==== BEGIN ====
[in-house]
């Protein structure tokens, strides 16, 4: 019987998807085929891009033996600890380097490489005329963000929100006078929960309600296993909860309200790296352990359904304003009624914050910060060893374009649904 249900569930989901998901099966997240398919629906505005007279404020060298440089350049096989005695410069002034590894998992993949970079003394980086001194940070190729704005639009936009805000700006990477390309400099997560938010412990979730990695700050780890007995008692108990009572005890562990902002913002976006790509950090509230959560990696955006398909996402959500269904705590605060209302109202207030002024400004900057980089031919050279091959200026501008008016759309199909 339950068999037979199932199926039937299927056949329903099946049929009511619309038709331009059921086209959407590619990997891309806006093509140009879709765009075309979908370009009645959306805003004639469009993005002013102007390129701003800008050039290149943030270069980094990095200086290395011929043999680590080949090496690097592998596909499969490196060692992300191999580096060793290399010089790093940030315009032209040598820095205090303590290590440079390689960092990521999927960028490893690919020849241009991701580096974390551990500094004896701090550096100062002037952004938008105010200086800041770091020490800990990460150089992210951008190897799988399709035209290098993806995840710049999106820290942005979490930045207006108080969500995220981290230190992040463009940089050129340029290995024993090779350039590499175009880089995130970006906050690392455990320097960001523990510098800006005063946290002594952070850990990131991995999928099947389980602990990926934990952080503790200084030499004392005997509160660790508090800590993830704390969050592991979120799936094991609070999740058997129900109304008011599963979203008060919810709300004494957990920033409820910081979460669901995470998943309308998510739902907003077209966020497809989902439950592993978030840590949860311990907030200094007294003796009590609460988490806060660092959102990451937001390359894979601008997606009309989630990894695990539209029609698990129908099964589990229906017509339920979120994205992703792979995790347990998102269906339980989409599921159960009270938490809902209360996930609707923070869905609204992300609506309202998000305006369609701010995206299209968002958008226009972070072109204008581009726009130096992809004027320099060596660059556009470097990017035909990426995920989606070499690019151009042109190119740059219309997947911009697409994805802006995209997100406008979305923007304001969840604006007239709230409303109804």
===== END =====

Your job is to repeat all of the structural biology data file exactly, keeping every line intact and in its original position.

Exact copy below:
[in-house]
């Protein structure tokens, strides 16, 4: 019987998807085929891009033996600890380097490489005329963000929100006078929960309600296993909860309200790296352990359904304003009624914050910060060893374009649904 249900569930989901998901099966997240398919629906505005007279404020060298440089350049096989005695410069002034590894998992993949970079003394980086001194940070190729704005639009936009805000700006990477390309400099997560938010412990979730990695700050780890007995008692108990009572005890562990902002913002976006790509950090509230959560990696955006398909996402959500269904705590605060209302109202207030002024400004900057980089031919050279091959200026501008008016759309199909 339950068999037979199932199926039937299927056949329903099946049929009511619309038709331009059921086209959407590619990997891309806006093509140009879709765009075309979908370009009645959306805003004639469009993005002013102007390129701003800008050039290149943030270069980094990095200086290395011929043999680590080949090496690097592998596909499969490196060692992300191999580096060793290399010089790093940030315009032209040598820095205090303590290590440079390689960092990521999927960028490893690919020849241009991701580096974390551990500094004896701090550096100062002037952004938008105010200086800041770091020490800990990460150089992210951008190897799988399709035209290098993806995840710049999106820290942005979490930045207006108080969500995220981290230190992040463009940089050129340029290995024993090779350039590499175009880089995130970006906050690392455990320097960001523990510098800006005063946290002594952070850990990131991995999928099947389980602990990926934990952080503790200084030499004392005997509160660790508090800590993830704390969050592991979120799936094991609070999740058997129900109304008011599963979203008060919810709300004494957990920033409820910081979460669901995470998943309308998510739902907003077209966020497809989902439950592993978030840590949860311990907030200094007294003796009590609460988490806060660092959102990451937001390359894979601008997606009309989630990894695990539209029609698990129908099964589990229906017509339920979120994205992703792979995790347990998102269906339980989409599921159960009270938490809902209360996930609707923070869905609204992300609506309202998000305006369609701010995206299209968002958008226009972070072109204008581009726009130096992809004027320099060596660059556009470097990017035909990426995920989606070499690019151009042109190119740059219309997947911009697409994805802006995209997100406008979305923007304001969840604006007239709230409303109804």